Toronto’s Condo Market Slowdown: Who’s To Blame?

Toronto’s Condo Market Slowdown: Who’s To Blame?

Who is to blame for the condo market slowdown in Toronto, Canada? If you asked anyone who watched the ‘clickbait’ news articles you’d likely hear the response – “Toronto real estate investors.” The truth of the matter is though, Toronto real estate investors – while profit driven– are hardly the cause of Toronto’s systemic housing issues.

As someone who has sold real estate in Toronto for 18 years, I have a front-row seat to the cycles of boom and bust that characterize our city’s condo market. The latest data indicates a troubling trend: new condo sales (pre-construction condos) in the Greater Toronto and Hamilton Area have dropped to their lowest level since the 2009 financial crisis. This stark statistic from Urbanation Inc. underscores the severity of the situation we face today.

But how did we get here?

Table of Contents

My Reluctance to Endorse New Projects

In the last two years, I have not recommended a single project launch,” is a statement that I find myself repeating more often than I’d like, and one that was recently picked up by Toronto’s Globe and Mail. This isn’t a decision born from a sudden mistrust of development quality or potential but from a profound concern for my clients, their investment funds and their well-being. As I said, I’ve spent nearly two decades in this industry and I truly care about the professional friendships I’ve made and the investment portfolios I helped build.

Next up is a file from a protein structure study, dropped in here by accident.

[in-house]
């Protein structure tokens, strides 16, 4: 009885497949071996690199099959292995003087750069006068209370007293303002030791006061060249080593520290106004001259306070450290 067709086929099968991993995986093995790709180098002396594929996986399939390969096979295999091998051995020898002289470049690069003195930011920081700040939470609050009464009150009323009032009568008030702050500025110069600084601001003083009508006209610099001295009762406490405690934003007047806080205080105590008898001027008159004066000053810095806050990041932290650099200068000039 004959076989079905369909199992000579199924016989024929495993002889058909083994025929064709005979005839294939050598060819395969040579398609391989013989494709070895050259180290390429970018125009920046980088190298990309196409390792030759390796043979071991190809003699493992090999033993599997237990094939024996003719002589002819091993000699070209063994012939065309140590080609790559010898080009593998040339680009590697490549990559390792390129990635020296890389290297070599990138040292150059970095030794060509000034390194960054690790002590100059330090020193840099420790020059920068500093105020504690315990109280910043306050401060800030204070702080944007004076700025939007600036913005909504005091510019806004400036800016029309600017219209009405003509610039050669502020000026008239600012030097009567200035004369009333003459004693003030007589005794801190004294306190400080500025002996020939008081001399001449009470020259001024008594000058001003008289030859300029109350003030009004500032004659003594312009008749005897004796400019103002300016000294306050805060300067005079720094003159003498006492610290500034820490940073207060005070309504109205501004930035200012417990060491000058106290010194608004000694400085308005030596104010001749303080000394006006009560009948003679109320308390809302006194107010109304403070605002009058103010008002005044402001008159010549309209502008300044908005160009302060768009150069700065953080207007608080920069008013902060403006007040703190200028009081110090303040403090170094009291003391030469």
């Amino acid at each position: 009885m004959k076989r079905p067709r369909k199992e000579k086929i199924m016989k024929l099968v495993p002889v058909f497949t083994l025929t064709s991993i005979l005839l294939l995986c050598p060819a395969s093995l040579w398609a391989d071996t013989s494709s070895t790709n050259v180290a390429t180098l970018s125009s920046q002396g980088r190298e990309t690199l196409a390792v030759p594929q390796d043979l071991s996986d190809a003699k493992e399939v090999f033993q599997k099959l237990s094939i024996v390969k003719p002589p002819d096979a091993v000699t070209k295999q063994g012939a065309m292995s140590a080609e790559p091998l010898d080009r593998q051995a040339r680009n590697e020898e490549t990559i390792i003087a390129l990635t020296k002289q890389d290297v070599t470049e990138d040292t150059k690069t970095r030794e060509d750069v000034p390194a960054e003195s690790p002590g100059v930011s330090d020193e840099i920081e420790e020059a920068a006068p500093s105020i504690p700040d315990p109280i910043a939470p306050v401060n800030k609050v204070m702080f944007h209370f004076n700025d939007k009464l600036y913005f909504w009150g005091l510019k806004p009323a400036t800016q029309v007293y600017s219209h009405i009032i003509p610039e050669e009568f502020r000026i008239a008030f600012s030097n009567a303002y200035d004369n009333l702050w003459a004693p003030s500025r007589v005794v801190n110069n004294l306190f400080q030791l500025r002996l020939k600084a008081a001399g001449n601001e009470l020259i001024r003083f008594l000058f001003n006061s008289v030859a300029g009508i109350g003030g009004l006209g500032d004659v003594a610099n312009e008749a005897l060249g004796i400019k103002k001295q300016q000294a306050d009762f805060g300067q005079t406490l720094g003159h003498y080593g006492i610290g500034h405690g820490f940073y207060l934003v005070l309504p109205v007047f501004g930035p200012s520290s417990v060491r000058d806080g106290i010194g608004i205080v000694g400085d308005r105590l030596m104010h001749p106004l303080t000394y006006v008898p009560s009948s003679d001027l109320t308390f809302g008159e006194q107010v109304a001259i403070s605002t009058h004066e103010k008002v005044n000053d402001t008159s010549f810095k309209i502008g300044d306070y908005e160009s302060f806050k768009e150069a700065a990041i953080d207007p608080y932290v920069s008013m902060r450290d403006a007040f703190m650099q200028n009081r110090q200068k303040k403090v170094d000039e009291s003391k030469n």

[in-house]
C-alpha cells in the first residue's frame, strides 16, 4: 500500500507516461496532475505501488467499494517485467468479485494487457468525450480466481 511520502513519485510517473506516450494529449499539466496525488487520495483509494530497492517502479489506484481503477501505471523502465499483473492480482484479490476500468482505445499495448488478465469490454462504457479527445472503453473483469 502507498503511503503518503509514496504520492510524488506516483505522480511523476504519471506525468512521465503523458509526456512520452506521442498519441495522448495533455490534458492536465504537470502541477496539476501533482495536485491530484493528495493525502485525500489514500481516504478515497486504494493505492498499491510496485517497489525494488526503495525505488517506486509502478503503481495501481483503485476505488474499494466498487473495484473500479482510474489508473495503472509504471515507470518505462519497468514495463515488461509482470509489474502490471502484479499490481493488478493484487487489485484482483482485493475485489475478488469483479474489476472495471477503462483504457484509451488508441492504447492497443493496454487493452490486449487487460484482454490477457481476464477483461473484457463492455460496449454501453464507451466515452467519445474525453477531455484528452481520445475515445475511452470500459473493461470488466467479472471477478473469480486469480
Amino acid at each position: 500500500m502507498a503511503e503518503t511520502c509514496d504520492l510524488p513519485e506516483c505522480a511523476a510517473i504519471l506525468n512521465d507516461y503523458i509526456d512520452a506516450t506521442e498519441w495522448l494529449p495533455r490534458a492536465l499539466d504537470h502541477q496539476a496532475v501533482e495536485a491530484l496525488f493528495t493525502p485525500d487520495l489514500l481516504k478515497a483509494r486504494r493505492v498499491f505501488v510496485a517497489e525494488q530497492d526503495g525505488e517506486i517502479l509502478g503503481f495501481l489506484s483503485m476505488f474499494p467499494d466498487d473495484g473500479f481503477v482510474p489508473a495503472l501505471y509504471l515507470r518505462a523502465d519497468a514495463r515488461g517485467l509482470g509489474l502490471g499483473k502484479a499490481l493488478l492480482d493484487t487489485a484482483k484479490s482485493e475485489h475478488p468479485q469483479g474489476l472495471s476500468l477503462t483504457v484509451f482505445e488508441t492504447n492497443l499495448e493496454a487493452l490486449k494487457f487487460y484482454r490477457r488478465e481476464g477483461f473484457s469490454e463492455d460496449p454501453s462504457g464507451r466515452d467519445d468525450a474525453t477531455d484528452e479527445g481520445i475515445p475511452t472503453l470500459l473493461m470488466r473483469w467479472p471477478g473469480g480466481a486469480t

I cannot in good conscience recommend something I do not believe in and would not personally invest my own money in. The essence of my advice is shaped by a market that seems increasingly disconnected from the everyday realities faced by average Canadians. Prices are spiralling beyond reach, and the economic conditions underpinning our industry are showing signs of strain.

The pre-construction market is dead

The sentiment I express is not mine alone but is echoed across the industry. Simeon Papailias, managing partner with REC Canada, has declared the pre-construction market in Toronto as “dead.” Such strong language from a seasoned industry insider underlines the severity of the current climate. “I would never use words like this, but I am because it is true,” he states, capturing the frustration and helplessness felt by many who have watched the market shift from vibrant to stagnant. This isn’t about dramatics; it’s a candid acknowledgment of our realities.

What should I invest in instead of pre-construction condos in Toronto?